As most of my blogs so far have made mention of the birds up here I though it was about time that I gave some publicity to the amazing plant life. Some of Britains rarest flowers grow up here, so it would have to be on the 'must visit' list of any botanist or naturalist. One thing I havn't done is include any scale object in these photos, so I'll try and include some measurements in the text. As many of the places these plants are found are particularly exposed and harsh the plants are themselves only very small. Definately a hands and knees task for getting a good look. All of the plants here are found on the Keen of Hamar NNR.
Starting off with one of our rarest plants, the Edmondston's Chickweed, which is only found on the serpentine debris of Unst. Amazingly it was discovered in 1837 by Thomas Edmondston who was only 12 at the time! The flowers are about 20mm.
Norwegian Sandwort, a species more common in arctic alpine areas of Scandinavia, it survives here in the harsh conditions. It really is small, and very easy to miss with flowers only 6-8mm across consisting of 5 petals.
Another arctic alpine plant is the Northern rock cress. This is a pretty little plant, with the flowers attached to the end of a stalk that can be around 30mm long. The flowers are around 8mm across. This makes it tricky to get a good photo of the flowers and leaves. The flowers have 4 petals, and are often a pretty pink colour.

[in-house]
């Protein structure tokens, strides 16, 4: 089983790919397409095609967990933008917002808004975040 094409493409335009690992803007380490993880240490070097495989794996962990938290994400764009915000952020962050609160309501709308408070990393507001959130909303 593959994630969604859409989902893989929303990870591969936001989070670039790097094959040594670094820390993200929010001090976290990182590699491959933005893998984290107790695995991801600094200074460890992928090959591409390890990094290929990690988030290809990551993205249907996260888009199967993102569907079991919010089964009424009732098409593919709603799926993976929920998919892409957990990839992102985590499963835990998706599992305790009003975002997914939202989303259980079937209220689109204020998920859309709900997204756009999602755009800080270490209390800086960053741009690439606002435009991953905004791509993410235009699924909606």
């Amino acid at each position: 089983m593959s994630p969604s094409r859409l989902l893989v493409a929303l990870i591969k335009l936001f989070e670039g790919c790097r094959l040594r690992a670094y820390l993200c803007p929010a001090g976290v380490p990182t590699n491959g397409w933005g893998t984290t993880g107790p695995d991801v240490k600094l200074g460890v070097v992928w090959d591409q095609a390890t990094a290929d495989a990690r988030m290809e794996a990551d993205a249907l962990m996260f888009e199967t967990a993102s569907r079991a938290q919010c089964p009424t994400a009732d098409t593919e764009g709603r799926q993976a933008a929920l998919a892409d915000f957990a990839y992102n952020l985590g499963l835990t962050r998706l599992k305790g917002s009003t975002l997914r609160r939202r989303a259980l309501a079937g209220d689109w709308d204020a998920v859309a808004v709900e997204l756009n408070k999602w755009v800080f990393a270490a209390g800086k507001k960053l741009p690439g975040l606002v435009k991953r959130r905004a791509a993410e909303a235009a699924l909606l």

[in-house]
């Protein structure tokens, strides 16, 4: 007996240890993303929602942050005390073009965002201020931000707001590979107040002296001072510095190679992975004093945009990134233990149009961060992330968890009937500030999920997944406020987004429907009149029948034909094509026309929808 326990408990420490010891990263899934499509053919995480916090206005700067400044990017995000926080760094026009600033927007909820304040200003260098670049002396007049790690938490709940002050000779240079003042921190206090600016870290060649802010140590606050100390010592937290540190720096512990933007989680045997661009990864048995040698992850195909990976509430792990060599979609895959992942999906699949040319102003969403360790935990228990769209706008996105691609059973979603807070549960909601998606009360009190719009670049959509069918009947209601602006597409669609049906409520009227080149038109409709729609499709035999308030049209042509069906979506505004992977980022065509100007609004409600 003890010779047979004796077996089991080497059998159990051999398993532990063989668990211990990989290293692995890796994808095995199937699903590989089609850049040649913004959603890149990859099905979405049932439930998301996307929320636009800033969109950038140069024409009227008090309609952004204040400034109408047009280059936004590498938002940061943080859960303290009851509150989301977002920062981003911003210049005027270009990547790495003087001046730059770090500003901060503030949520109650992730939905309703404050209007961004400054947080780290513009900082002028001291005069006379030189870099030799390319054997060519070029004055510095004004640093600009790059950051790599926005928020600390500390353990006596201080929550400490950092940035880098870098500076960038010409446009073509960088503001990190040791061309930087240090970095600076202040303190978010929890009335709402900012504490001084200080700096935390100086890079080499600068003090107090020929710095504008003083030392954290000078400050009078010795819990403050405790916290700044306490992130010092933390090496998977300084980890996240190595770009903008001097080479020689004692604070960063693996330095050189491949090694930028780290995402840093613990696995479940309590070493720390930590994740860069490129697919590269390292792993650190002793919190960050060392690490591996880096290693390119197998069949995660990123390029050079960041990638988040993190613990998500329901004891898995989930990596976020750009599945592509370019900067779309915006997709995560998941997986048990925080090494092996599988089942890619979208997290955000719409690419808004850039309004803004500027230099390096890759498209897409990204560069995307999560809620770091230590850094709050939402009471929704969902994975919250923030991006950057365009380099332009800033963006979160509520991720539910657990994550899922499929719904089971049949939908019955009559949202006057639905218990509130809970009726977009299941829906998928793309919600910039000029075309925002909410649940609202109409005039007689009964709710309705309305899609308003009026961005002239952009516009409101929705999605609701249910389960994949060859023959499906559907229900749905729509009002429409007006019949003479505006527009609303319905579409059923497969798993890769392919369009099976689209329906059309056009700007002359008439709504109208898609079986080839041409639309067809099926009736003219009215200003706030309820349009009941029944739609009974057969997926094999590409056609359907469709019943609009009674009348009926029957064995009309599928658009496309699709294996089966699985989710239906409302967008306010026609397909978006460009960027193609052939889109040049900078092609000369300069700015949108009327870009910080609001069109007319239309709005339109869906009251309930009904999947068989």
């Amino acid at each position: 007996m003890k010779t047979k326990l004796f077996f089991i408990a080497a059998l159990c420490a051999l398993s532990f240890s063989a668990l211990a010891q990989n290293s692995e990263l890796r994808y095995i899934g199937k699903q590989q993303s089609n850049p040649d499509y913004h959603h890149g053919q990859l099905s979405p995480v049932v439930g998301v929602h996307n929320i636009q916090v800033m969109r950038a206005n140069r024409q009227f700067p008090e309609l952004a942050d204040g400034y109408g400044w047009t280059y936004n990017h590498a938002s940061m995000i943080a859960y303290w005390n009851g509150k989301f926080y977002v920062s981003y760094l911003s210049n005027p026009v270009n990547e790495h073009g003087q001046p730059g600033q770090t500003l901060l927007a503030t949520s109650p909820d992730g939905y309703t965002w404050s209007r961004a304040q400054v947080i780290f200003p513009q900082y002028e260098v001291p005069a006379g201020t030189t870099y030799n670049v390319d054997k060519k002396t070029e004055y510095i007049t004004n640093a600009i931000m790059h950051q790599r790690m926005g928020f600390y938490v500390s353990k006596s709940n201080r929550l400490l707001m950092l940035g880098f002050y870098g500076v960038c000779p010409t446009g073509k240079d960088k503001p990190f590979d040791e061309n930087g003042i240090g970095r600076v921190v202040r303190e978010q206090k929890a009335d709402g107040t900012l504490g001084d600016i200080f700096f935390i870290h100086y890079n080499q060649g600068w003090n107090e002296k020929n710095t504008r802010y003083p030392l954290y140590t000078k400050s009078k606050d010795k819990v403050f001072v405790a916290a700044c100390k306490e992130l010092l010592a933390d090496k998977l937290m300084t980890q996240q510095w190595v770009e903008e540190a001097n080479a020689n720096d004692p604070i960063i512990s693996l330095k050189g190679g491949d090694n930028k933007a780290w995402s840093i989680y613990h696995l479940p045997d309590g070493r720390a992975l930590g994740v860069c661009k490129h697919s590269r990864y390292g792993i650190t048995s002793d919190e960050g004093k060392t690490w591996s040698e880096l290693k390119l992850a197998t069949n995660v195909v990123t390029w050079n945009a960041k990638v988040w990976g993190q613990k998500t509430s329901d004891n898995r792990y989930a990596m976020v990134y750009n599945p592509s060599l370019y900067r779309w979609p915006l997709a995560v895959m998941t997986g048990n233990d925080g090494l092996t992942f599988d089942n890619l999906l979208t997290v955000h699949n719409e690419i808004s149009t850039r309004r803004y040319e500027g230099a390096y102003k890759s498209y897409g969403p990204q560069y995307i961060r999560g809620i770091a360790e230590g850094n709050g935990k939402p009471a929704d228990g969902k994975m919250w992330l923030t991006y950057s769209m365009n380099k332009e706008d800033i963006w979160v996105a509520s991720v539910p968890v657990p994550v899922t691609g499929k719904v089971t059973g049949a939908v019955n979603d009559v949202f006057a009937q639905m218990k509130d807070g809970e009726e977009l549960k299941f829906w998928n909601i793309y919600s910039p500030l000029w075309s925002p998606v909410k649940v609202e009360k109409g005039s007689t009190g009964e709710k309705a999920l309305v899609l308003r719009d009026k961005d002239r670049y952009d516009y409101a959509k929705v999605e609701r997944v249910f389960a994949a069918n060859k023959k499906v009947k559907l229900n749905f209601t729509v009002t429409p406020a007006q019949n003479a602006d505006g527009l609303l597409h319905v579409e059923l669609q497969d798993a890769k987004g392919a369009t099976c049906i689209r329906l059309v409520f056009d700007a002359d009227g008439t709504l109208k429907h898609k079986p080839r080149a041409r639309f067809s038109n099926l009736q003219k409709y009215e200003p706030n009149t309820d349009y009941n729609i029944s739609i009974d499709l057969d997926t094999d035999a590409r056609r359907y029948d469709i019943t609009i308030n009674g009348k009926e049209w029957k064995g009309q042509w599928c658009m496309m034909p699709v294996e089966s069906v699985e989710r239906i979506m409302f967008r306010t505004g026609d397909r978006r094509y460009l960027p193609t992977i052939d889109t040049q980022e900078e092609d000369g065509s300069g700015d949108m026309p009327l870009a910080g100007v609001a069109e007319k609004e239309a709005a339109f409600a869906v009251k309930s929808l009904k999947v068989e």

Northern rock cress
Some of the showier flowers are the orchids, Heath spotted orchid, Northern marsh orchid, Frog orchid, Early purple orchid, Fragrant orchid. The first three of these are pictured below. In exposed locations they may be only 30-50mm tall, but in sheltered spots the Northern marsh orchid can be around 150mm. This year there are some really nice examples of the Frog orchid.
Northern marsh orchid
Growing low to the ground in the lower areas of the Keen is Stone bramble.
Not all the plants are showy flowers though. Black spleenwort grows in the dry stone wall crossing part of the reserve. And there are tiny but quite incredible Moonwort too, which I havn't got a good photo of so far this year.
After what was quite a harsh winter the arctic-alpine plants seem to be having a bumper year, maybe the cold weather has helped in the germination of seed.
Please remember that the serpentine debris of the Keen of Hamar is quite a delicate habitat, try not to kick stones around, and look carefully where you walk, the plants are small and easy to overlook. There are some panels that are placed next to the key plant species, look carefully as you approach them so that you don't tread on other plants.